Home » The controversial Alzheimer’s drug could cost $334 billion – nearly half the DoD’s budget

The controversial Alzheimer’s drug could cost $334 billion – nearly half the DoD’s budget

by archyw

Enlarge / Pedestrians pass Biogen Inc. Headquarters in Cambridge, Massachusetts, on Monday, June 7, 2021. Biogen Inc.’s shares soared after its controversial Alzheimer’s disease therapy was approved by US regulators.

Concern is mounting over the price of the controversial new Alzheimer’s drug, Aduhelm. Advocates, lawmakers and critics are particularly concerned about what the drug’s $56,000-a-year list price will do to Medicare. The federal insurance program is available for over 65s, which covers the vast majority of the approximately 6 million adults with Alzheimer’s in the US. As it stands, the cost of Aduhlem – an intravenous drug administered by a physician – has the potential to eclipse the amount of money Medicare spends on all other physician-administered drugs e combined retail controlled drugs.

The Food and Drug Administration granted Aduhelm approval earlier this month, generating widespread and intense criticism. Experts and industry observers called the decision “shameful” and “dangerous,” noting that clinical trials with Aduhelm have not clearly shown the drug is actually effective in treating Alzheimer’s. The fact that Aduhelm’s manufacturer Biogen set the list price so high only intensified the criticism.

An analysis earlier this month by the Kaiser Family Foundation pointed out that if just a quarter of the 2 million Medicare beneficiaries currently using Alzheimer’s treatment – ​​about 500,000 beneficiaries – started taking Aduhelm, it would cost Medicare is estimated at $ 29 billion per year In 2019, Medicare spent $37 billion on all physician-administered drugs in total.

A new analysis released Monday by Stat pushed the numbers even further. The agency estimated that if all 5.8 million Medicare-eligible adults with Alzheimer’s started taking Aduhelm, it could cost Medicare $334.5 billion a year. Stat noted that $334.5 billion is nearly half of the entire Defense Department budget – or about 4 million Tesla Model Xs (for those who think in terms of Teslas). The impressive total also significantly exceeds Medicare’s spending on physician-administered and retail drugs combined, which totaled about $220 billion in 2019.

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“Serious Concerns”

Obviously, it is impossible to predict how many people will end up taking Aduhelm and how long they will stay on treatment. But rising cost estimates are not out of the question. Among its many controversial moves, the FDA has approved Aduhelm for use in all Alzheimer’s patients, although Biogen has only tested the drug in people with mild disease. And despite the lack of efficacy data, many patients are hopeful and eager to try the drug. Aduhelm is the first newly approved drug for Alzheimer’s in nearly two decades.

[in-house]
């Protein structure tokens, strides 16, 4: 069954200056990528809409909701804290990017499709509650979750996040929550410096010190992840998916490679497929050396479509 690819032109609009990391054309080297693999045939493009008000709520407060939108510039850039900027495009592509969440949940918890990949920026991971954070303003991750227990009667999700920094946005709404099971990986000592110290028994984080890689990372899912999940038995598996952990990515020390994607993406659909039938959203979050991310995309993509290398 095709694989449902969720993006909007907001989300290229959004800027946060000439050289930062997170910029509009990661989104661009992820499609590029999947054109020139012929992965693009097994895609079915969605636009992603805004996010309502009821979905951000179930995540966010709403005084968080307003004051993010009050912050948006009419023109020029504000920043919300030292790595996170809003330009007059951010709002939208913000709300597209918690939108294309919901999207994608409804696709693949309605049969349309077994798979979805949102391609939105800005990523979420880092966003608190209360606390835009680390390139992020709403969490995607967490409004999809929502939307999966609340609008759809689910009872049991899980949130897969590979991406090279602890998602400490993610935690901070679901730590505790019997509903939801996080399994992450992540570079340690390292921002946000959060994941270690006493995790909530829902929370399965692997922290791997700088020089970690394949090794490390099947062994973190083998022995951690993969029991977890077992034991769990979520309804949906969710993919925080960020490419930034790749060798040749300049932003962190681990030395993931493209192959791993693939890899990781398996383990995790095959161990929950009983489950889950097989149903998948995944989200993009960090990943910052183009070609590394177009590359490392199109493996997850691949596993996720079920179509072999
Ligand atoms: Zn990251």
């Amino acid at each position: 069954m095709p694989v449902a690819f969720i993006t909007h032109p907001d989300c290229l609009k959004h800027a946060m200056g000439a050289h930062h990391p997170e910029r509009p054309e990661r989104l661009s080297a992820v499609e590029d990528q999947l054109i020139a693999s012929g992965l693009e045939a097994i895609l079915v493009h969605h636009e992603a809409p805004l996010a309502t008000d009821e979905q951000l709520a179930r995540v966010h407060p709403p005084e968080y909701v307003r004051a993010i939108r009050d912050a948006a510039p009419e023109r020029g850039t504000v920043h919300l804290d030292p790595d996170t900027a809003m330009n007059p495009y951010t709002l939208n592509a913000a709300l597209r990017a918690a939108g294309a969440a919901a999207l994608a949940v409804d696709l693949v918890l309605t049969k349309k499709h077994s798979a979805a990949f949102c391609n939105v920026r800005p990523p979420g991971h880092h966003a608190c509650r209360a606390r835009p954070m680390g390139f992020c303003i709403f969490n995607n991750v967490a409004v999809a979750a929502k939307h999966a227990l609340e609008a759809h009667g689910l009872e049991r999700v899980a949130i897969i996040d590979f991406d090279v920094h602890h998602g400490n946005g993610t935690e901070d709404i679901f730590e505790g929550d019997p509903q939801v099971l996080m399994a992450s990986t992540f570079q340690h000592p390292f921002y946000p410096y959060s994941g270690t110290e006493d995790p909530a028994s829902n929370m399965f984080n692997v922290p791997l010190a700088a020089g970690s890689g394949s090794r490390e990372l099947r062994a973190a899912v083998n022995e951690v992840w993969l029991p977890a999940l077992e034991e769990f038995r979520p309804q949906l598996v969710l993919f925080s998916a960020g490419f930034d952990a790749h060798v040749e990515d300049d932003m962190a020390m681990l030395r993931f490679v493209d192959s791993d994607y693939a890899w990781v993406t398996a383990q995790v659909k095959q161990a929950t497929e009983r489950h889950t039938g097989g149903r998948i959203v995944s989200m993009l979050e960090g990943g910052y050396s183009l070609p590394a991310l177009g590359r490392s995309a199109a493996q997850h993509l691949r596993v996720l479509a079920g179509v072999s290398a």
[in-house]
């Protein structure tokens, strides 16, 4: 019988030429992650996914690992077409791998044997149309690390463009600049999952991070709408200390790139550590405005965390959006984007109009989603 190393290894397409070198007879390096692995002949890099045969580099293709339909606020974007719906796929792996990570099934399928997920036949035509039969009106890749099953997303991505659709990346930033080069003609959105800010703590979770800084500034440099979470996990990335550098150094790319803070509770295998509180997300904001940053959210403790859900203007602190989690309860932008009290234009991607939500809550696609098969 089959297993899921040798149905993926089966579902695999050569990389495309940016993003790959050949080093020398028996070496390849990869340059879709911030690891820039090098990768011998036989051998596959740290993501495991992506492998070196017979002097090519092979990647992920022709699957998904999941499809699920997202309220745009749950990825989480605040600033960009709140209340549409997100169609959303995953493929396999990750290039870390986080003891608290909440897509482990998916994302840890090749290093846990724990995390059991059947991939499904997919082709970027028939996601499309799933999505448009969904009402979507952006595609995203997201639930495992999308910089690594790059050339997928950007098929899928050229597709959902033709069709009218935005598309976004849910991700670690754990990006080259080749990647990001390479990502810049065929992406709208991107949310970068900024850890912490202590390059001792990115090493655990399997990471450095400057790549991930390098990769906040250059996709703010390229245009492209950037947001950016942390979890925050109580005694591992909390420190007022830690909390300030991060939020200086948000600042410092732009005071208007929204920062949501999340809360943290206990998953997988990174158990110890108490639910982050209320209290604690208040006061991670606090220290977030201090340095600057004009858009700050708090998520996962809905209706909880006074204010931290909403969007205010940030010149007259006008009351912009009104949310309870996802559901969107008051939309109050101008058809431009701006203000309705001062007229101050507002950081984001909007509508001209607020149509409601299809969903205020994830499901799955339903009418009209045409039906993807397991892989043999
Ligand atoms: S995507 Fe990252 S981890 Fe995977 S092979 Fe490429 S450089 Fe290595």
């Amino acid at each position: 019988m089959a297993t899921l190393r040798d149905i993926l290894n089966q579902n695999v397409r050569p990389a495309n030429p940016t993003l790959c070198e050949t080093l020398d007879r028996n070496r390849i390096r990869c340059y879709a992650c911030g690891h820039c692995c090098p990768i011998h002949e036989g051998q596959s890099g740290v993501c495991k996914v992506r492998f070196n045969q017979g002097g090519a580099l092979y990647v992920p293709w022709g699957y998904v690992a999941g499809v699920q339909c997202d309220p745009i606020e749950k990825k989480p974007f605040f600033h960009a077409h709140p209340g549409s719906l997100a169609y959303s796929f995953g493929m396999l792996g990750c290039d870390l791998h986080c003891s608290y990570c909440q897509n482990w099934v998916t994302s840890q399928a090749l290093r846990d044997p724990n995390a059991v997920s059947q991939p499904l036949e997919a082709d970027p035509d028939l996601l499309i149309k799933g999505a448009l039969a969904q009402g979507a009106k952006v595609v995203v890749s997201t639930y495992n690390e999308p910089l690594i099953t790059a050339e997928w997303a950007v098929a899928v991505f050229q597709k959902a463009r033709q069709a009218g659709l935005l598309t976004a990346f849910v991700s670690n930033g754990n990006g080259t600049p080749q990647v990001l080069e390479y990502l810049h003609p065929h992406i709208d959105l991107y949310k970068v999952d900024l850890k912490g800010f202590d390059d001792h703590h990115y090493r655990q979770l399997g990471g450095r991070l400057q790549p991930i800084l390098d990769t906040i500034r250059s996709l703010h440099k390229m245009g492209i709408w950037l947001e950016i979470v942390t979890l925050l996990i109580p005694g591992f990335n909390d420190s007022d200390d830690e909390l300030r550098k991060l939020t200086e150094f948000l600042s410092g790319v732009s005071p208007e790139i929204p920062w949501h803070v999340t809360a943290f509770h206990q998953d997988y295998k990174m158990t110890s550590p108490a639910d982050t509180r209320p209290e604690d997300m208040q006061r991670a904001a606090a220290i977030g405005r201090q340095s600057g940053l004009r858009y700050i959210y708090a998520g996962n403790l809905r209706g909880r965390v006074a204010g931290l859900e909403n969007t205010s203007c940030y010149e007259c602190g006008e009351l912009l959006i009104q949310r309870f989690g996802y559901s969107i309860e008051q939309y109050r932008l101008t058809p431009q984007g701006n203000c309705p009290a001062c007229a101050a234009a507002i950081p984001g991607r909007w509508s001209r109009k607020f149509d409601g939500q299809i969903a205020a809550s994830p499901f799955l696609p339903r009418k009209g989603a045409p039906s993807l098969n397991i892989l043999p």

But critics say the drug has only raised false hopes among patients and their families, as well as eroding regulatory standards. Earlier this month, a major industry watchdog called three senior FDA officials to the decision to resign or be fired. Meanwhile, three expert advisers to the regulator have resigned in protest. The advisers were part of an 11-member panel that voted overwhelmingly against approval last November.

Now, lawmakers are acting on drug litigation. Last week, Senators Bill Cassidy, MD (R-La.) and Elizabeth Warren (D-Mass.) convened a hearing to “examine the nagging new questions and challenges” that Aduhelm’s approval raises for Medicare. And on Friday, the House Oversight and Reform Committee announced that it is opening an investigation into Aduhelm’s approval and pricing.

.Y.) And Frank Pallone Jr. (DN.J.), who are leading the investigation, said in a joint statement.

So far, Biogen and the FDA seem to be taking the criticisms calmly. Biogen CEO Michel Vounatsos defended the price, saying in a conference call earlier this month that: “We believe the price is proven by the value it is expected to add to patients, caregivers and society.” And FDA interim commissioner Janet Woodcock, meanwhile, told Stat that she is simply “not too concerned” about the increasingly intense reaction.

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